25 Dec 1941, Harry Ching's wartime diary
Heavy boots down Village Road, past our front door, early in the morning. Some rifle and machine-gun fire. Then horses galloped past - race ponies from the Jockey Club stables at the top of Shan Kwong Road. We sneaked to the roof to reconnoitre, to find that a shell had hit the building next door and strewn its penthouse all over my garden. At about noon the noises swelled again, and later we had our first close view of Japanese troops. A score or more of them in close formation up King Kwong Street towards our back door, their steel helmets festooned with leaves. They swung left at Shan Kwong Road and went uphill towards the stables.
We ate our Christmas lunch (bully beef and some oranges) walking about nervously, while distant bombs, shells and machine guns rattled on. About 4 p.m. the telephone rang, and hurriedly a discreet voice said, "It's all over; we've surrendered." I phoned the office to tell Ben Wylie. Unbelieving, he snooted indignantly. "Sounds like fifth column talk," he said. I assured him cautiously that it came from a most reliable quarter. Later, he phoned and apologised, warning also, "Keep out of sight. I've been talking to a friend. He says you're on the black list." The friend was an English journalist who had been employed in a Japanese news agency. Gunfire and explosions continued, however. Then suddenly our district became full of Japanese troops, tough looking, cocky, a few bandaged, one carried on a stretcher. I had one more thing to do. I had telephoned an editorial that morning, exhorting our readers to a final display of spirit. Now it had to be scrapped, and in its place we put some soothing syrup, accepting our fate and advising calm and restraint.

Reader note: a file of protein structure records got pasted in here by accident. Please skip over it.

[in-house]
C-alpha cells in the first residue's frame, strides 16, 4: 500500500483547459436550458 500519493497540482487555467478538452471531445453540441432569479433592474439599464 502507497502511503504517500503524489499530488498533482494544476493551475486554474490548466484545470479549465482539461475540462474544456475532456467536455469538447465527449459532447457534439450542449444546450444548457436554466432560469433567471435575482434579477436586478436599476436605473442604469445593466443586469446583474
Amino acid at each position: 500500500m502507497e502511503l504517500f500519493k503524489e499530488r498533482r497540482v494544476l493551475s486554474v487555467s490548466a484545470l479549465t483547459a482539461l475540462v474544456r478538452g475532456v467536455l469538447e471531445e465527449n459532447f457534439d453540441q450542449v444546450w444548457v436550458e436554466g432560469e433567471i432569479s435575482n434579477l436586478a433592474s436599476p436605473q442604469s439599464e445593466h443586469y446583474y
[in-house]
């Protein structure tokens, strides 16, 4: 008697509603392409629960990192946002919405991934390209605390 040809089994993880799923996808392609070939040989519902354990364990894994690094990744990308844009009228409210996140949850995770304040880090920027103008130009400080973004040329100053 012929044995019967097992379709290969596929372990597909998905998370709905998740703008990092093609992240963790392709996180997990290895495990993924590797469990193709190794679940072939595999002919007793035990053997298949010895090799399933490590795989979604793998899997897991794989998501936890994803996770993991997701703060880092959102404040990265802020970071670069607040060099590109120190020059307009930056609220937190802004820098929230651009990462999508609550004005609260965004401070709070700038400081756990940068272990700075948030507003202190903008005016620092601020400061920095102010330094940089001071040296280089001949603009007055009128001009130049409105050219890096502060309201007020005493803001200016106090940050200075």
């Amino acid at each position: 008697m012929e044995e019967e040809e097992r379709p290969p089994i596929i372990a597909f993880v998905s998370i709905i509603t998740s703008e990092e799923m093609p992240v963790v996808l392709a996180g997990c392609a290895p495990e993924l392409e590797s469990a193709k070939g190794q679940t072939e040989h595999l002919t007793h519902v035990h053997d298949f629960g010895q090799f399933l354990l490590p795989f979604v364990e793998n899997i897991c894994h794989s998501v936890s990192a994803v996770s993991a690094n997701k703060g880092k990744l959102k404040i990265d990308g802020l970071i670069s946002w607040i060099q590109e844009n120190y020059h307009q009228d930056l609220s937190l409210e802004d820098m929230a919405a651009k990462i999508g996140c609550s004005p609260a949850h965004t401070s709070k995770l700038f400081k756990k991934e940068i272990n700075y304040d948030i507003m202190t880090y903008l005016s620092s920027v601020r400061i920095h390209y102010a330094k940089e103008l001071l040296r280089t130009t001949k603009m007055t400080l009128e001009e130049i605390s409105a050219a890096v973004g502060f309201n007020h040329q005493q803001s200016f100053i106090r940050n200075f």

All quiet at sundown. We rested in blessed relief from the shelling. We planned our conduct as far as we could, speculating when their Kempetai would come for me. My wife borrowed a Chinese gown in which I was to disguise myself. But in it I looked less Chinese than before, so abandoned it. We heard the B.B.C. informing the world that the position in Hongkong had become obscure. The children had their first good sleep in weeks.